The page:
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women of science
Ida Hyde
Ida H. Hyde (1857-1945)

Ida H. Hyde, c. 1891. Enlargement from a group photograph of faculty and students at the MBL. Dr. C. O. Whitman is in the foreground.

Ida H. Hyde was a trail blazer among women scientists of the 19th century. She was the first woman to matriculate for a higher degree in a German university, the first American woman to receive a Ph.D. from Heidelberg University, and the first woman to conduct research at Harvard Medical School and at the laboratories of the U.S. Fish Commission in Woods Hole. Hyde was also the first woman elected to membership in the American Physiological Society. At the University of Kansas, she established and chaired the Department of Physiology.*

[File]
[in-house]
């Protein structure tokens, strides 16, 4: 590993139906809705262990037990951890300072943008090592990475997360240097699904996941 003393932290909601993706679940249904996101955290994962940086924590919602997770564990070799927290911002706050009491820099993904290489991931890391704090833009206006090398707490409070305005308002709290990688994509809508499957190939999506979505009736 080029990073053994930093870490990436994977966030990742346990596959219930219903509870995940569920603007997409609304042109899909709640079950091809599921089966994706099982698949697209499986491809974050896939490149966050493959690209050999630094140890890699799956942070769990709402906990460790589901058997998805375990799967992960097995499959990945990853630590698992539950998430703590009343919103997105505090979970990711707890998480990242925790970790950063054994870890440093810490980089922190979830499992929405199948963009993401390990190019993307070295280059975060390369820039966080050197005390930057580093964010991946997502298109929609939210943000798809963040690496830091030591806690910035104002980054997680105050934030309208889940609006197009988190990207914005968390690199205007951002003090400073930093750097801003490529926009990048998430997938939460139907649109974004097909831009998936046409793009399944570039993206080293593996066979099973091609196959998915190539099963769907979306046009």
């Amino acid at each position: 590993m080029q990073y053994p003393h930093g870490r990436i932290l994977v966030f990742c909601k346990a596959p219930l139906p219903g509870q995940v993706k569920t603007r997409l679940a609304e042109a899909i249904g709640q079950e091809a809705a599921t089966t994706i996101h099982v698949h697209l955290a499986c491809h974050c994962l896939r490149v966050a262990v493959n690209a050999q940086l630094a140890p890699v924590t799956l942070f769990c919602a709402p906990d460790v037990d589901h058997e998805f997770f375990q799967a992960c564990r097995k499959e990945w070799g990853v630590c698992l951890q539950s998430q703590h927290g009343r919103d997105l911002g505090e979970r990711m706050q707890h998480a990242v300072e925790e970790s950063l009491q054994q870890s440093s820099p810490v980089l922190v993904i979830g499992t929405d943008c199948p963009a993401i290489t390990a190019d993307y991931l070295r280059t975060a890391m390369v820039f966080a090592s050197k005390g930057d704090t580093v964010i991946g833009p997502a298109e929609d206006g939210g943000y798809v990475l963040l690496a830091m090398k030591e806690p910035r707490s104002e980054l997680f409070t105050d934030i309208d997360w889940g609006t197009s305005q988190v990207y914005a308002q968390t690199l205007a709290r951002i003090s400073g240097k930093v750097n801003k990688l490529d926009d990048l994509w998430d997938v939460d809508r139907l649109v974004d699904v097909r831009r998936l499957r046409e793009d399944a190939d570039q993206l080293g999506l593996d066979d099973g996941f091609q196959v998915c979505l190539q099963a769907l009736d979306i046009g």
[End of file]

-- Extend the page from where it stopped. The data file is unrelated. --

For many years, Hyde maintained an active association with the MBL. Named a Member of the Corporation in 1891, she was listed as an investigator in 1892, in which year she gave a lecture on the anatomy and embryology of the Scyphomedusae. In 1894, she delivered a lecture on research techniques and in 1898 was listed as a researcher in Zoology. Her work on the embryology of the Scyphomedusae brought her international recognition in 1893, when her findings settled a controversy between Goette at Strassburg and Klaus at Vienna. Hyde accomplished some of her studies for this project with T.H. Morgan at the laboratory of the U.S. Fish Commission in Woods Hole.

To this day, Ida Hyde's work elicits inquiries from scholars and scientists.

*Tucker, Gail S., Ph.D. "Reflections on the Life of Ida Henrietta Hyde (1857-1945)." from The Creative Woman Quarterly, Spring, 1978.